Turns out this was a good issue to grab at random as it is pretty much a stand alone story, and I am even more encouraged to get the collections, but there was one bit in it that knocked me sideways slightly. In the story one of the characters reveals that she had been a member of a modern amazon group. She does so by displaying the mastectomy scar where her left breast should be. This confused me for a moment because the historical amazons didn't cut off their left breasts. They didn't even cut off the right ones.
Whether the writer Brain K. Vaughan had been taken in by the myth, or if he was just saying that the women in the story had been, I don't know. Maybe that will become clearer when I get to read the rest of the story.
You see it's all based on a mistranslation. According to Wikipedia:
The name Ἀμαζών is probably derived from an Iranian ethnonym, *ha-mazan-, originally meaning "warriors". A connected word is probably the Hesychius gloss ἁμαζακάραν· πολεμεῖν ("to make war", containing the Indo-Iranian root kar- "make" also in kar-ma).
The Greek variant of the name was connected by popular etymology to privative a + mazos, "without breast", connected with an aetiological tradition that Amazons had their right breast cut off or burnt out, in order that they might be able to use the bow more freely (contemporary Greeks drew the bowstring to the sternum); there is no indication of this practice in works of art, in which the Amazons are always represented with both breasts, although the right is frequently covered. Other suggested derivations were: a- (intensive) + mazos, breast, "full-breasted"; a (privative) and masso, touch, "not touching" (men); maza, a Circassian word said to signify "moon", has suggested their connection with the worship of a moon-goddess, perhaps the Asiatic representative of Artemis.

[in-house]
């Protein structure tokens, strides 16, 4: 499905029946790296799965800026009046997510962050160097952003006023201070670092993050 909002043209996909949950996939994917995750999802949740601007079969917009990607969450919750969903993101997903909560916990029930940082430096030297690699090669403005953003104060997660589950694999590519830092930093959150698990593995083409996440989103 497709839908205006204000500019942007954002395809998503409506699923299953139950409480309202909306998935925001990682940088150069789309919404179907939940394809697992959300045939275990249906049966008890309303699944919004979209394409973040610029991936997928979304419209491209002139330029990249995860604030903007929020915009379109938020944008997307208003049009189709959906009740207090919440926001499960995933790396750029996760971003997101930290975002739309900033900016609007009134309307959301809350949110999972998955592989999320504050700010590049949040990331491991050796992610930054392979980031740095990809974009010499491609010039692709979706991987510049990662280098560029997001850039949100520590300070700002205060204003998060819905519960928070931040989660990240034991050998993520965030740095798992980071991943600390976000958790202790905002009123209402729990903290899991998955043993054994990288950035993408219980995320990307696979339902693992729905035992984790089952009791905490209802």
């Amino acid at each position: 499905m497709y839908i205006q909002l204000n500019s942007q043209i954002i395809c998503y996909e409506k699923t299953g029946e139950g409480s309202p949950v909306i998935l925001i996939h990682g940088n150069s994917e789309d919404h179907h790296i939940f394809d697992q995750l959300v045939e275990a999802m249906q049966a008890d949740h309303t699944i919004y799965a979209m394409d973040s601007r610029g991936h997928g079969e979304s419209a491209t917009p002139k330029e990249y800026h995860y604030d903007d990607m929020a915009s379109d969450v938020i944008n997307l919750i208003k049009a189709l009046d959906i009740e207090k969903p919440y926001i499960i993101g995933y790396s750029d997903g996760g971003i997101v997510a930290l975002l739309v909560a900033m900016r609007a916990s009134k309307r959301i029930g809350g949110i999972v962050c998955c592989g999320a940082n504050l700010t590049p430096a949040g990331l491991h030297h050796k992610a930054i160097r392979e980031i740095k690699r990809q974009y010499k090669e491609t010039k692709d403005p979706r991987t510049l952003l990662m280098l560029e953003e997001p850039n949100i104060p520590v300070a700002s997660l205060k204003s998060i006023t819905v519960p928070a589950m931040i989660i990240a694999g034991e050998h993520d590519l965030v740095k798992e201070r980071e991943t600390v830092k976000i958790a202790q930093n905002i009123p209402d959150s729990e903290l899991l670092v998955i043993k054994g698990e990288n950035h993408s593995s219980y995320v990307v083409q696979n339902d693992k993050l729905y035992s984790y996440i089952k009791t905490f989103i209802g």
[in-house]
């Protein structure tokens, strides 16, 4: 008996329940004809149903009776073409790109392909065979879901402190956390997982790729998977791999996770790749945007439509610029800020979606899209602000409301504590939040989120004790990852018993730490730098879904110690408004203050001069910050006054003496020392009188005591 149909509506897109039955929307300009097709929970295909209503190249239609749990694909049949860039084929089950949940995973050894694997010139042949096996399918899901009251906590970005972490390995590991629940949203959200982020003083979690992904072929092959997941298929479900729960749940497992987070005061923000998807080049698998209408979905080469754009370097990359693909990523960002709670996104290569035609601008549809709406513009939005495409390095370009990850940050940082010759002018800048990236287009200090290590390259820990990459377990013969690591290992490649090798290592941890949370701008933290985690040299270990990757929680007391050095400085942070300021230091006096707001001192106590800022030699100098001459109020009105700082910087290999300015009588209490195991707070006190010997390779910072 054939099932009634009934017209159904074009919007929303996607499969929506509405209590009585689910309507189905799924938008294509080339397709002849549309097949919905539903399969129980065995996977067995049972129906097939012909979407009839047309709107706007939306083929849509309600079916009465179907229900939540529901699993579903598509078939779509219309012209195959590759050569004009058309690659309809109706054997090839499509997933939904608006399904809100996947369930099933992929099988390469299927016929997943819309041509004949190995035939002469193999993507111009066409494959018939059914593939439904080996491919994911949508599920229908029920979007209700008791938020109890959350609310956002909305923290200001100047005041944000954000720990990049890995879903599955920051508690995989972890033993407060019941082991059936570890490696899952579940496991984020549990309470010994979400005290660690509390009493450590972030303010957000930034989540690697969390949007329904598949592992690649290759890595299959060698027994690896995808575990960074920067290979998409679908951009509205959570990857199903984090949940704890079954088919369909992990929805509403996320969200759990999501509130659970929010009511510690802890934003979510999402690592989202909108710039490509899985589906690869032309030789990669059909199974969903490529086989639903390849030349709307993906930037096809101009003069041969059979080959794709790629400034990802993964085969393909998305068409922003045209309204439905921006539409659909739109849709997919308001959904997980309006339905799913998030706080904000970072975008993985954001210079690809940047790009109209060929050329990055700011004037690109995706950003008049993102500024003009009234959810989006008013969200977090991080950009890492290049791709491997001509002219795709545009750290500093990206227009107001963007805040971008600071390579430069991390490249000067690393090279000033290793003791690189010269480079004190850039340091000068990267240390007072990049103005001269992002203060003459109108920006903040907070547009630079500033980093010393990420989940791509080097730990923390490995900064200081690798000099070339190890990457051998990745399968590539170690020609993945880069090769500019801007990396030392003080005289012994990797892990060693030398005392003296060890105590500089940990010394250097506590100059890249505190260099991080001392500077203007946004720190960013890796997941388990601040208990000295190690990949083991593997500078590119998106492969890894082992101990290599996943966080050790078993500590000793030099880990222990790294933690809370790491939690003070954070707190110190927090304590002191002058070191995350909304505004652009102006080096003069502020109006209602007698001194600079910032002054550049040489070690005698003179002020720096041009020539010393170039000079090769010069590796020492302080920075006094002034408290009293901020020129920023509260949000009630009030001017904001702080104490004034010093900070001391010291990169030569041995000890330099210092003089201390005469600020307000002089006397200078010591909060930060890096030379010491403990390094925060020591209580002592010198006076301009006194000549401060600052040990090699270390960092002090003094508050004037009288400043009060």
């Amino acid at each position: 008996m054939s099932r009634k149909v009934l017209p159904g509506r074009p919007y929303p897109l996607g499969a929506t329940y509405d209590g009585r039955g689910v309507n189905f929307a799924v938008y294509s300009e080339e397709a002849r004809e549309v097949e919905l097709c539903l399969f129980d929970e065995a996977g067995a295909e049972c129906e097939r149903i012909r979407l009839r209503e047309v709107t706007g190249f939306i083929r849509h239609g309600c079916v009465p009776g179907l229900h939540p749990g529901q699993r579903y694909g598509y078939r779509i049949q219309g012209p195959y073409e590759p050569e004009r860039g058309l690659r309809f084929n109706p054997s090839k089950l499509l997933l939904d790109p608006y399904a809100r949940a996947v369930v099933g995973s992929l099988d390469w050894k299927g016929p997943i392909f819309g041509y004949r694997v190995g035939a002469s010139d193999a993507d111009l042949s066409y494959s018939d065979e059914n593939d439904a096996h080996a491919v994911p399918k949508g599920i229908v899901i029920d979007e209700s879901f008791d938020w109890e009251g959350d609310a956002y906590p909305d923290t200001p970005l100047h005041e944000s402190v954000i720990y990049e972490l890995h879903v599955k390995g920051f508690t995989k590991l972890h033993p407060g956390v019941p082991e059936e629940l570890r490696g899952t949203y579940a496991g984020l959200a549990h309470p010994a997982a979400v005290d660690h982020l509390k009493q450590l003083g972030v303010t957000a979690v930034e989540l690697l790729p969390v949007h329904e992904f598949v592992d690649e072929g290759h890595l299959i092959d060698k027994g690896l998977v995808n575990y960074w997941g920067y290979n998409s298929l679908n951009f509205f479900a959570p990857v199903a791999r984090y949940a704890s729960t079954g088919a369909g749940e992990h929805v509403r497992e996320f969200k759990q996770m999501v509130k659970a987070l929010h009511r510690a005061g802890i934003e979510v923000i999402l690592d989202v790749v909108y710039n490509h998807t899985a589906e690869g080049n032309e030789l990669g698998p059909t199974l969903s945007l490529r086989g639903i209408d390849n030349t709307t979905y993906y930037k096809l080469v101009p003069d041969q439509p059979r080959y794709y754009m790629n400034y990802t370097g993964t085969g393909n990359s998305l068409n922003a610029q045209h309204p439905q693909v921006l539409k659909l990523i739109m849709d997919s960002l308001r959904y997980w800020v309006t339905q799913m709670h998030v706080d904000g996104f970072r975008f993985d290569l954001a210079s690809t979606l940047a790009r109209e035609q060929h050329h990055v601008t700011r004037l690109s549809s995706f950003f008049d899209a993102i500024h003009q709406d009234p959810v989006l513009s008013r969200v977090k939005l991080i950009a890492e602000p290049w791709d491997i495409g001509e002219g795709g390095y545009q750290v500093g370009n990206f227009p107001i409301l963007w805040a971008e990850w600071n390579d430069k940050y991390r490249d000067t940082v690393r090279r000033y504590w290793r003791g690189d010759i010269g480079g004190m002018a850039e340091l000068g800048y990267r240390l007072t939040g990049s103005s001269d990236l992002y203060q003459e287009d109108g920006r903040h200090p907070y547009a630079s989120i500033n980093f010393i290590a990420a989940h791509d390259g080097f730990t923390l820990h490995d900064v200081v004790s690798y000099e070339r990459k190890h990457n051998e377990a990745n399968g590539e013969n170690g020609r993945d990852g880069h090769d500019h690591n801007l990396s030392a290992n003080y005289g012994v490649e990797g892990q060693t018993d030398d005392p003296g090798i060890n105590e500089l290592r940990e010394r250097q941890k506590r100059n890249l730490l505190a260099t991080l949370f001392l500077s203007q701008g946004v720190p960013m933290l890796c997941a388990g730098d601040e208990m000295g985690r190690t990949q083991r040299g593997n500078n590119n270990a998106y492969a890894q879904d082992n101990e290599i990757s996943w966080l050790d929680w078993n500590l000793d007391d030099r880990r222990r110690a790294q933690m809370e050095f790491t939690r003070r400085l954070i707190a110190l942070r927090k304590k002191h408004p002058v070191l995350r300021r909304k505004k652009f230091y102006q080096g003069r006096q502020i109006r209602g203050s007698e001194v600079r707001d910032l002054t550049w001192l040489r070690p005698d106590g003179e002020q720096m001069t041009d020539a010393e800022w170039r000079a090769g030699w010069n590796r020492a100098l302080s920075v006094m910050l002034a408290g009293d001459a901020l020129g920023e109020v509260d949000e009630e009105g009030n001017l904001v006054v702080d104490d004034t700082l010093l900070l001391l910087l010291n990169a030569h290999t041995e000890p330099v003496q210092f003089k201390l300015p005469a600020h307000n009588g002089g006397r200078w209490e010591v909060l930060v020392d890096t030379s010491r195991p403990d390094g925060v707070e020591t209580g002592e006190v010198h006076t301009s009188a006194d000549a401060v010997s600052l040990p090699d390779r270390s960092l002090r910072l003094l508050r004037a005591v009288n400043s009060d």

According to the myth the Amazons remove their right breast for a practical reason - to make using a bow easier. The modern Amazon would not be so bow-dependant, and even if she was, champion bow-women seem to manage without resorting to surgery. So a modern Amazon could only be following this non-existant "tradition" for purely ritualistic purposes.
Which seems an awful lot of trouble to go to because of a mistranslation.